Carter is unafraid of sticking it to the powers that be: These are the same failed political lords worshiped by the Annapolis and Baltimore City power brokers, the same worn political bosses who tried and failed to prevent the 55-year-old disrupter from snatching a state Senate seat from the hands of the former Maryland governor’s son-in-law and even going so far as to back a disgraced former senator whose mail is now forwarded to a federal prison mailbox.
At a time when Baltimore City needs a fighter, Carter is ready for a boxing match.
She took the lead on legislation to end contracts between the University of Maryland Medical System and its board members, who seemingly and frequently find conflict at almost every turn.
Carter methodically and brazenly took on former Baltimore City Mayor-turned Governor Martin O’Malley over his zero-tolerance policies that resulted in thousands of unnecessary arrests and subsequent criminal convictions, placing African-American women and men disproportionately at yet another disadvantage with respect to employment.
And it was Jill P. Carter who recognized O’Malley’s policies caused an unnecessary rift between community members and the Baltimore City Police – and she didn’t sit on the sidelines.
Carter hasn’t run a consultant-heavy campaign, unlike Cummings’ widow, Dr. Maya Rockeymoore Cummings, who is perfectly credentialed to succeed her husband but nonetheless lacks the necessary clout and longstanding attachment within the Baltimore community.
Whether anyone is willing to admit it, A Miner Detail will: It speaks volumes Rockeymoore Cummings has received zero support from her late husband’s family members, including Mr. Cummings’ two daughters, who endorsed Harry Spikes, another worthy candidate in this race who served Cummings well as a longtime congressional aide.
While Ms. Carter is running a robust grassroots, door-to-door, in-the-street scrappy upstart campaign, staffed by dozens upon dozens of faithful and dedicated volunteers with limited financial resources, it appears that Dr. Cummings would rather spend her time with Joy Behar and Meghan McCain of The View and other national media celebrities than expend one-on-one efforts with voters in a district that stretches across three Maryland counties.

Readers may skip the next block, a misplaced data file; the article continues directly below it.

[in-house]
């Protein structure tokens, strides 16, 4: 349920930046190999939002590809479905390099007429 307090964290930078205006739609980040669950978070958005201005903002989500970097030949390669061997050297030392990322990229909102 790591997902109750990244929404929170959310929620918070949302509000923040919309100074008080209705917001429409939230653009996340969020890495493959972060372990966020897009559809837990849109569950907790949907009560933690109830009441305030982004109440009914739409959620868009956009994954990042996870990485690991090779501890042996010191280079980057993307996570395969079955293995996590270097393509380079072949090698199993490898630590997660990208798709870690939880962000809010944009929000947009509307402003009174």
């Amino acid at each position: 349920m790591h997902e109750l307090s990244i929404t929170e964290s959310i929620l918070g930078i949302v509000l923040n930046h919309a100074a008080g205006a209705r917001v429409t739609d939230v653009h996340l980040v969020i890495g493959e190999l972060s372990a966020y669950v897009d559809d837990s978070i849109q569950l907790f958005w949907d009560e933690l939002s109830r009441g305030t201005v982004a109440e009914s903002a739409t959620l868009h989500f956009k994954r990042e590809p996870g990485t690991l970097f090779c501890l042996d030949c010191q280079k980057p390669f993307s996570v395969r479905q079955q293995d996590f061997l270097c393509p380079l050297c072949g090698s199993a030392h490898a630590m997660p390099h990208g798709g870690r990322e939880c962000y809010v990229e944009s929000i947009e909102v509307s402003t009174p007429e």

Moreover, it was Carter who has availed herself to local Maryland media throughout this congressional special election, including two one-hour appearances on A Miner Detail Podcast, whereas some of the other Democratic candidates outright blew off invitations or claimed they had no time to participate in an opportunity to speak to thousands of 7th District voters.
One other Democratic special election contender deserves an honorable mention: Former Rep. Kweisi Mfume (D-Md.), who preceded Cummings in Congress, holding the seat from 1987 to 1996.
Mfume has residual name recognition and unchallenged national stature. His name identification stretches leaps and bounds beyond Jill Carter’s, and he has the ability to resonate throughout much of Baltimore and Howard Counties.
A former congressman and a former NAACP chief, Mfume, 71, has overcome his own self-created personal adversities in a respectable and dignified manner. Mfume would be a reliable voice for the 7th District; voters know him, they like him and they admire his tenacity and statesmanlike demeanor.
Mfume is, moreover, a longtime public servant with a firm grasp of the rigors of being a member of Congress, and he fundamentally understands the practical side of legislating.
7th District voters have a choice to make on Feb. 4.
State Sen. Jill P. Carter is a proven leader, a consummate legislator and the advocate Baltimore City needs in this pivotal moment in history.